A PILOT who died in a plane crash in Essex was 'not told' about foggy conditions which were ‘incompatible’ with the aircraft and “beyond the pilot’s experience and capabilities”, an investigation has found.

Emergency services were called to a field off Pebmarsh Road, Pebmarsh, near Halstead, on the morning of August 21 last year at about 9.30am following an incident involving a light aircraft.

Police attended alongside the ambulance and fire service.

When firefighters arrived at the scene, they reported that a light aircraft was on fire.

Firefighters from Colchester, Halstead and Suffolk worked to quickly extinguish the fire.

Essex Police later confirmed a man, aged in his 70s, who was flying solo, was pronounced dead at the scene.

An Air Accidents Investigation Branch investigation was launched, which has now been concluded.

The report, published on Thursday, said the incident involved a 1970s Piper PA-28-180 aircraft, piloted by a 72-year-old with a private licence.

The pilot was due to fly to Earls Colne Airfield to complete training.

The report reads: “Whilst approaching Earls Colne Airfield, the pilot encountered weather that was not compatible with flight under Visual Flight Rules (VFR).

“The airfield was in fog, but this was not relayed to the pilot when he requested airfield details.”

It said the accident sequence began after entering the fog, and when the pilot attempted to return to where he had taken off, the aircraft “departed from controlled flight”.

The plane struck trees and the ground, fatally injuring the pilot, the report said.

The report later concluded: “This was as a result of the aircraft entering meteorological conditions which were not compatible with VFR and were beyond the pilot’s experience and capabilities.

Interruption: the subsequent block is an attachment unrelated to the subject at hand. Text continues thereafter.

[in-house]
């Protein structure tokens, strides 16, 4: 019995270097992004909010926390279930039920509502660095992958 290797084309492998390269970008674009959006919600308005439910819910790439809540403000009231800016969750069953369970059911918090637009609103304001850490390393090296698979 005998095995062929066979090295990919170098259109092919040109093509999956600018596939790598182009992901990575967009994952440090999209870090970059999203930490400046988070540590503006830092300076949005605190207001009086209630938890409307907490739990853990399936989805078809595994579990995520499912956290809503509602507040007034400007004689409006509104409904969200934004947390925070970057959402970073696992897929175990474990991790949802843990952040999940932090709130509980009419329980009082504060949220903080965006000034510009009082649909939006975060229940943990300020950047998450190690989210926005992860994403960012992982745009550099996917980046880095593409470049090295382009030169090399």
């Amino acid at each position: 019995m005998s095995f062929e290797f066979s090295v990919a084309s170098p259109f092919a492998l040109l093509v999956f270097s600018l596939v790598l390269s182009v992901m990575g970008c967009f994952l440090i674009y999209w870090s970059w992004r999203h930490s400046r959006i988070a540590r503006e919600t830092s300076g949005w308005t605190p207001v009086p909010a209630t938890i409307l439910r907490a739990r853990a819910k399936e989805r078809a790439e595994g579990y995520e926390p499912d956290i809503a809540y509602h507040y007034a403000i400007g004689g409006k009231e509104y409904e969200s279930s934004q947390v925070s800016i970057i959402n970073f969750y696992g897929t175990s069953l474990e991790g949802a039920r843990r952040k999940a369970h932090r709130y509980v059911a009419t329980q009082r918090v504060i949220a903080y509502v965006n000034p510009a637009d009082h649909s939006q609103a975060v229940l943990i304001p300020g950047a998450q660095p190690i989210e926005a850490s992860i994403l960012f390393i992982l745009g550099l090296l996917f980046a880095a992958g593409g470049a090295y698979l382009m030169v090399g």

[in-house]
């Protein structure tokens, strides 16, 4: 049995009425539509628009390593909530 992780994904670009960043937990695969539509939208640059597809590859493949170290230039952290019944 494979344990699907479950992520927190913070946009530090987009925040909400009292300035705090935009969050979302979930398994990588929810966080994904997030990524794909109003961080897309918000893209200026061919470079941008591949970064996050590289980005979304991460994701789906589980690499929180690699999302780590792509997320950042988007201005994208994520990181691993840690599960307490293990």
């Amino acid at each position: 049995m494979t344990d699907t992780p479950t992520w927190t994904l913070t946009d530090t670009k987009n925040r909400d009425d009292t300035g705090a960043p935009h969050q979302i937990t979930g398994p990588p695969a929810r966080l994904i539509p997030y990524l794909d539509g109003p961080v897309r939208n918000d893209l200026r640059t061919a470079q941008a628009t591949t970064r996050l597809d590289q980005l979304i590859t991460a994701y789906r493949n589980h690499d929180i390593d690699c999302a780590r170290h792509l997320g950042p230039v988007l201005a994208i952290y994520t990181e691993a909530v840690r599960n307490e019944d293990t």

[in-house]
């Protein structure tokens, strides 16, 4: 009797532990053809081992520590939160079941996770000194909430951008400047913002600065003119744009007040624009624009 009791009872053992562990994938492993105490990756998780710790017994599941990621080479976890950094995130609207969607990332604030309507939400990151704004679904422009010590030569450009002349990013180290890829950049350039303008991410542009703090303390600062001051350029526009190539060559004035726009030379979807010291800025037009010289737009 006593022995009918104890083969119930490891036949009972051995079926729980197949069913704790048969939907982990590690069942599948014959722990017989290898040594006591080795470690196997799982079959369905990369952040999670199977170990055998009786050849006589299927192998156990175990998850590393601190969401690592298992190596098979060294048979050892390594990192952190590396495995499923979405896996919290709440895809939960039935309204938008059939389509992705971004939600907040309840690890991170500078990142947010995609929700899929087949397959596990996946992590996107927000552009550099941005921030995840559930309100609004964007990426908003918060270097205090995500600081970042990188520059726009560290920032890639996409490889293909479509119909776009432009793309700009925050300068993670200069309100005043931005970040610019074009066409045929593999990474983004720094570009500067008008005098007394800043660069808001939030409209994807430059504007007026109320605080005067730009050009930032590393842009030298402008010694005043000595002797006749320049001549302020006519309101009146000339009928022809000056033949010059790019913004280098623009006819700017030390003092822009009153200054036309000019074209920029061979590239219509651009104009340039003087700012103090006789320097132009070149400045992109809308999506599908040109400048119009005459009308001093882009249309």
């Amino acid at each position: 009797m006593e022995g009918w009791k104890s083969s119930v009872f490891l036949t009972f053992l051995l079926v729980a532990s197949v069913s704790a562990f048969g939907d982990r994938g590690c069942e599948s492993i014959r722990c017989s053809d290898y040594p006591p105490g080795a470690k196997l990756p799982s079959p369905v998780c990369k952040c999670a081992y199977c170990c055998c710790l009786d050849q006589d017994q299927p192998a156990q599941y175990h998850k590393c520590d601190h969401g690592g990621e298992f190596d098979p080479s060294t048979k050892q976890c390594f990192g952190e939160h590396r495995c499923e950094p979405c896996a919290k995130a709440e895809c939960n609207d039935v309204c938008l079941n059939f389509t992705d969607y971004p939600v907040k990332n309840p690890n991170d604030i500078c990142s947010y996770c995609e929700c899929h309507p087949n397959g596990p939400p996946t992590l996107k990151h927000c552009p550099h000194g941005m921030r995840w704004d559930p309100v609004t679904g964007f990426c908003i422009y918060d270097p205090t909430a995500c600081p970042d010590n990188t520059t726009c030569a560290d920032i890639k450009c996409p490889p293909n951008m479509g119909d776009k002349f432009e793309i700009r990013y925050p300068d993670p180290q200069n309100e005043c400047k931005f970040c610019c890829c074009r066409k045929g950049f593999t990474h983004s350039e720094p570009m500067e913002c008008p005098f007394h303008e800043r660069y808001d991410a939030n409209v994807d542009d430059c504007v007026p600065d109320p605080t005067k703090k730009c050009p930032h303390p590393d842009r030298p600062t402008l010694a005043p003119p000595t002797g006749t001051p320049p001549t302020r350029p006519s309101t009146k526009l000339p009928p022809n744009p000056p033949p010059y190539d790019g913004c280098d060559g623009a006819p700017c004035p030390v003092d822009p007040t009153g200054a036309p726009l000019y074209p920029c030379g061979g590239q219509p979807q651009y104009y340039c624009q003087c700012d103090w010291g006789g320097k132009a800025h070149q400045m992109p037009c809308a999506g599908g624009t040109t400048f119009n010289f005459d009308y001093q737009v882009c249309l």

“When the pilot requested the airfield details, the radio operators at Earls Colne did not inform him that the airfield was in fog."

The report said the airfield understood it was not allowed to pass on the information.

It reads: "They (the radio operators at Earls Colne) had formed a collective view that in providing an Air Ground Communication Service, the privileges of the Radio Operator’s Certificate of Competence did not permit them to pass meteorological information to an aircraft in flight unless it had first been relayed to them from another aircraft."

Examination of the aircraft also did not identify any pre-existing defects or anomalies that may have contributed to the accident.

Following the investigation, the operator of Earls Colne Airfield has introduced additional processes for safety based on new procedures introduced by the CAA post-incident to allow radio operators to offer unofficial weather reports to pilots.